The investment and development community faces complex questions concerning the future direction of the international investment agreement (IIA) regime. Indeed, the debate has moved on and it’s no longer a question whether or not to reform. The pressing need for systematic reform of the IIA regime is evident across different countries and various stakeholder groups.
Today’s debate has to deliver answers on “what to reform, how and to what extent”. Taking stock of IIA reform is a first step towards this goal, and subsequently the reason for UNCTAD’s Expert Meeting on this topic.
The UNCTAD Expert Meeting on “Taking Stock of IIA Reform” will give the investment and development community an opportunity to share experiences on country and stakeholder approaches to IIA reform. More than 40 high-level experts will speak at the event on 16 March and many more will attend the discussions in person in Geneva or via webinar. Even if they cannot travel to Geneva, all stakeholders can have a voice – be it governments, intergovernmental organizations, the private sector, civil society or academia.
In terms of substance, the main objective of the meeting is to discuss:
- What IIA reform actions are currently being undertaken?
- How to make IIA reform work in light of the challenges ahead?
- How are UNCTAD tools on IIA reform used, particularly UNCTAD’s Investment Policy Framework for Sustainable Development and UNCTAD’s Roadmap for IIA Reform?
The discussions will help to identify lessons learned, best practices and the way forward.
A preliminary stocktaking of IIA reform prior to the Expert Meeting suggests that efforts towards a more sustainable-development-friendly IIA regime are already happening at all levels of governance. In the run-up to Expert Meeting, UNCTAD published an IIA Issues Note on "Taking stock of IIA Reform". It documents the following reform efforts at various levels:
At least 110 countries have reviewed their national and/or international investment policies since the launch of UNCTAD's Investment Policy Framework. Many of those reviews resulted in the development of an IIA model in line with the new generation of investment policymaking.
There is a clear shift in drafting practice. Recently signed IIAs contain a number of policy options that preserve countries’ right to regulate or are otherwise conducive to sustainable development.
Megaregionals or regional IIA models include reform-oriented policy options. Some inputs into megaregional negotiations break new ground with respect to reform of IIAs and investment dispute settlement.
A number of multilateral forums touch upon issues related to IIA reform. For example, UNCITRAL (on transparency in ISDS), the Working Group on the issue of human rights and transnational corporations (TNCs) and other business enterprises, the Annual Forum on Business and Human Rights (on human rights and investment policymaking) or the Third International Conference on Financing for Development (on the ability to pursue public policy objectives).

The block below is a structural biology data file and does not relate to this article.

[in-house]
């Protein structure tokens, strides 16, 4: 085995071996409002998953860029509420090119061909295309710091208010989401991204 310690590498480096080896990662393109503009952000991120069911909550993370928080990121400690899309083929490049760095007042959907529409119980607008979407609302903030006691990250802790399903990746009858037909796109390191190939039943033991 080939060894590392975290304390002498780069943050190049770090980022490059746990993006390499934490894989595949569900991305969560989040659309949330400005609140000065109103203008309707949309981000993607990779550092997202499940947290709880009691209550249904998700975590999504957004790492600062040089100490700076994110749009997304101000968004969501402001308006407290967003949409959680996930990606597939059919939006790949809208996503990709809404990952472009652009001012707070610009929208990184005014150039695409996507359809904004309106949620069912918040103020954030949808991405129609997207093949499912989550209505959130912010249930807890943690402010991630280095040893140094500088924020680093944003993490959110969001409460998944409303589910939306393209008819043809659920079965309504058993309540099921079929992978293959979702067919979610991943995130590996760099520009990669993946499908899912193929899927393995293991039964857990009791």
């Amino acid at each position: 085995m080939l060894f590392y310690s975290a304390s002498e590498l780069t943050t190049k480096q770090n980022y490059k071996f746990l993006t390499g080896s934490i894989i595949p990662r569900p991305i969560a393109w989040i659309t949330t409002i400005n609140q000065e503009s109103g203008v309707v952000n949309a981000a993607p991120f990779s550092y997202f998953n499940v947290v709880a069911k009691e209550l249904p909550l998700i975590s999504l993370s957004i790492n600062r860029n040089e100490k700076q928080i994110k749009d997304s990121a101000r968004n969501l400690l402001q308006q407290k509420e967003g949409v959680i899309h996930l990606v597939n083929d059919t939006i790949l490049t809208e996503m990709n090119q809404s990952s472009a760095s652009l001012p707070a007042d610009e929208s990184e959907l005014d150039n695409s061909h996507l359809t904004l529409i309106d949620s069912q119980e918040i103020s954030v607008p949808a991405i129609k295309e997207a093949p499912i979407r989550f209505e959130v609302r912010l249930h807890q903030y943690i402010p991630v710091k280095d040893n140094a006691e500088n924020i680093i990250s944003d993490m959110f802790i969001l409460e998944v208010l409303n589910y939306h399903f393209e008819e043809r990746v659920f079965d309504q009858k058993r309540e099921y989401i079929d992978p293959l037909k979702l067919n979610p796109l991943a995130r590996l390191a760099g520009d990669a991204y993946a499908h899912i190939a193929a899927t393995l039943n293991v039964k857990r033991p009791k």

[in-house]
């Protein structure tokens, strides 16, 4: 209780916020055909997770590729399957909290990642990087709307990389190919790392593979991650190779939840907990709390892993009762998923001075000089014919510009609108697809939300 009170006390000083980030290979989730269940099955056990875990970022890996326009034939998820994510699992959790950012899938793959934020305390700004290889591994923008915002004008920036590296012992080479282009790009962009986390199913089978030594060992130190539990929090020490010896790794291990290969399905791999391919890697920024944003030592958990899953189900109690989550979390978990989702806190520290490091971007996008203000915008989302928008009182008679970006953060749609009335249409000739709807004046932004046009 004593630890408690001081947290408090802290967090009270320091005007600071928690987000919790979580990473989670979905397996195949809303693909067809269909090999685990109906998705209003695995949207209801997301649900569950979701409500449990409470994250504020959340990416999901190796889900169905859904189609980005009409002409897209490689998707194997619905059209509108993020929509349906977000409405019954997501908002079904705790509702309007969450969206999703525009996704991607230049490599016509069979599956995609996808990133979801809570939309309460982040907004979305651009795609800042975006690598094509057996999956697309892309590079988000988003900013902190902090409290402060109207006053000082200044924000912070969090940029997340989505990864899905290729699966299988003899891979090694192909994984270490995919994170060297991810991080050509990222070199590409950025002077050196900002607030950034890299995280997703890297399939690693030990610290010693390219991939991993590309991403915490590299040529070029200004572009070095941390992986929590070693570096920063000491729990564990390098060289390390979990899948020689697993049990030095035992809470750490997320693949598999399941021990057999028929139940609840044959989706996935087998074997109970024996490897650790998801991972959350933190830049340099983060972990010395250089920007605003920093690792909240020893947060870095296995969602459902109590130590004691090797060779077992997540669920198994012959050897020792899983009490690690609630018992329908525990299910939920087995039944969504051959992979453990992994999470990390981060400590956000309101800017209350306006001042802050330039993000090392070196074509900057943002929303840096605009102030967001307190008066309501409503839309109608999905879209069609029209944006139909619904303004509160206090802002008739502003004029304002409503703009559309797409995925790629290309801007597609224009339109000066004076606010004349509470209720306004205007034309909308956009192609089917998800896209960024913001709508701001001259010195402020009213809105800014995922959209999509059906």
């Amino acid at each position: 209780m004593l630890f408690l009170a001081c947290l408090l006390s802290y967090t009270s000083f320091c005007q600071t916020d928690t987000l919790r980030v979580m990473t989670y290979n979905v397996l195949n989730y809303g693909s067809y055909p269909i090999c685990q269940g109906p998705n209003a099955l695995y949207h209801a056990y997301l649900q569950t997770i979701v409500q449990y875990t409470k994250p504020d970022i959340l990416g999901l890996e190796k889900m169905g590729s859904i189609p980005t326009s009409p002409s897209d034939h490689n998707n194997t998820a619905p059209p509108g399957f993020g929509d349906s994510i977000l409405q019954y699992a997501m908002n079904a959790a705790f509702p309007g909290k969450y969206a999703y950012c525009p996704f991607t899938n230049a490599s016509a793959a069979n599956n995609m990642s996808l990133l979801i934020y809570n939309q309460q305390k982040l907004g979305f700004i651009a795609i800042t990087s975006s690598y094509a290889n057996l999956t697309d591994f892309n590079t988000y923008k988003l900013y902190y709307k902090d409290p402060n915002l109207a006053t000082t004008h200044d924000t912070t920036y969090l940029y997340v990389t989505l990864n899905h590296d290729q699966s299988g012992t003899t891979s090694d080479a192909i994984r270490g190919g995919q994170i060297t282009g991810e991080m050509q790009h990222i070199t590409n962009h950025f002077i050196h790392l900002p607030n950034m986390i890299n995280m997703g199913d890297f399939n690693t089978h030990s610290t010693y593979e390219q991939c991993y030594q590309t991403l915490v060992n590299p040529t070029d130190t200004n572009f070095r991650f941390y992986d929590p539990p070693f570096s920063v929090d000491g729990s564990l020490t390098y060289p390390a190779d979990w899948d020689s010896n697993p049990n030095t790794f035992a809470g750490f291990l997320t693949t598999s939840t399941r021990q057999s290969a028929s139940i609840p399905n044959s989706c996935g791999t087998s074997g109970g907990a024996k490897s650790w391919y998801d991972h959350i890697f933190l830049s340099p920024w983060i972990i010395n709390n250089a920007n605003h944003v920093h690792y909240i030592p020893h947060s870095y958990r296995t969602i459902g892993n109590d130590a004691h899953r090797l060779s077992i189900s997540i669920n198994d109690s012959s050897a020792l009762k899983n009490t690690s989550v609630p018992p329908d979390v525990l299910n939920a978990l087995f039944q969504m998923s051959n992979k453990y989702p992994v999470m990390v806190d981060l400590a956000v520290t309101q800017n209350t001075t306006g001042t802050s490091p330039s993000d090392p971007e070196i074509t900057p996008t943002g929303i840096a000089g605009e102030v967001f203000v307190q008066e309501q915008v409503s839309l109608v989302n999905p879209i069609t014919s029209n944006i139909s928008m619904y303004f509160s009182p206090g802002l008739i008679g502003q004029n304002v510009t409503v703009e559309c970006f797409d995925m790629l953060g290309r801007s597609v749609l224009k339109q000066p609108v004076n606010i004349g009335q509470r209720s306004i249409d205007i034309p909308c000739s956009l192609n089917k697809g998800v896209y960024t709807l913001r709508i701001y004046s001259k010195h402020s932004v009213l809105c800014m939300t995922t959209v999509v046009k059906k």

IIA reform was also a prominent issue at UNCTAD’s World Investment Forum in 2014 and the Investment Commission session in 2015. Both will continue to provide a global platform for engaging policymakers and the investment and development community at large.
UNCTAD's latest IIA Issues Note illustrates the multiplicity of reform actions at the national, bilateral, regional and multilateral level (see chart 1).
IIA reform is a formidable challenge. Significant progress has been made, but much remains to be done. Comprehensive reform requires a two-pronged approach: modernizing existing treaties and treaty models and formulating new ones. Only a common approach at all levels will deliver an IIA regime in which stability, clarity and predictability help achieve the objectives of all stakeholders: effectively harnessing international investment relations for the pursuit of sustainable development.
The IIA Issues Note provides guidance for IIA reform in the form of a “Roadmap for IIA Reform”, which also serves as a discussion basis for the Expert Meeting (see chart 2). The Note suggests that IIA reform should address five main challenges, take place at four levels of policymaking and be directed by Six Guidelines.
UNCTAD has been advocating for IIA reform since 2010 and stands ready to continue providing the investment and development community with the necessary backstopping in this regard. Benefiting from 20 years of experience with its Work Programme on IIAs, UNCTAD is a global center for research and policy analysis, technical assistance, policy development and intergovernmental consensus-building in this area.
The IIA Conference at the 2016 World Investment Forum, scheduled for 19 July 2016 in Nairobi, Kenya, will be the next UNCTAD multi-stakeholder conference after the UNCTAD Expert Meeting in March. Expert Meeting participants will also chart the way forward towards the WIF IIA Conference, sharing ideas for possible discussion topics, themes and outcomes of the IIA Conference.
IIA reform is being undertaken at all levels of policymaking and it is time to identify possible answers to the challenges ahead. Join the debate to find out what is happening and how to make IIA reform work.
We look forward to hearing your views on how to help shape a sustainable-development-friendly international investment framework.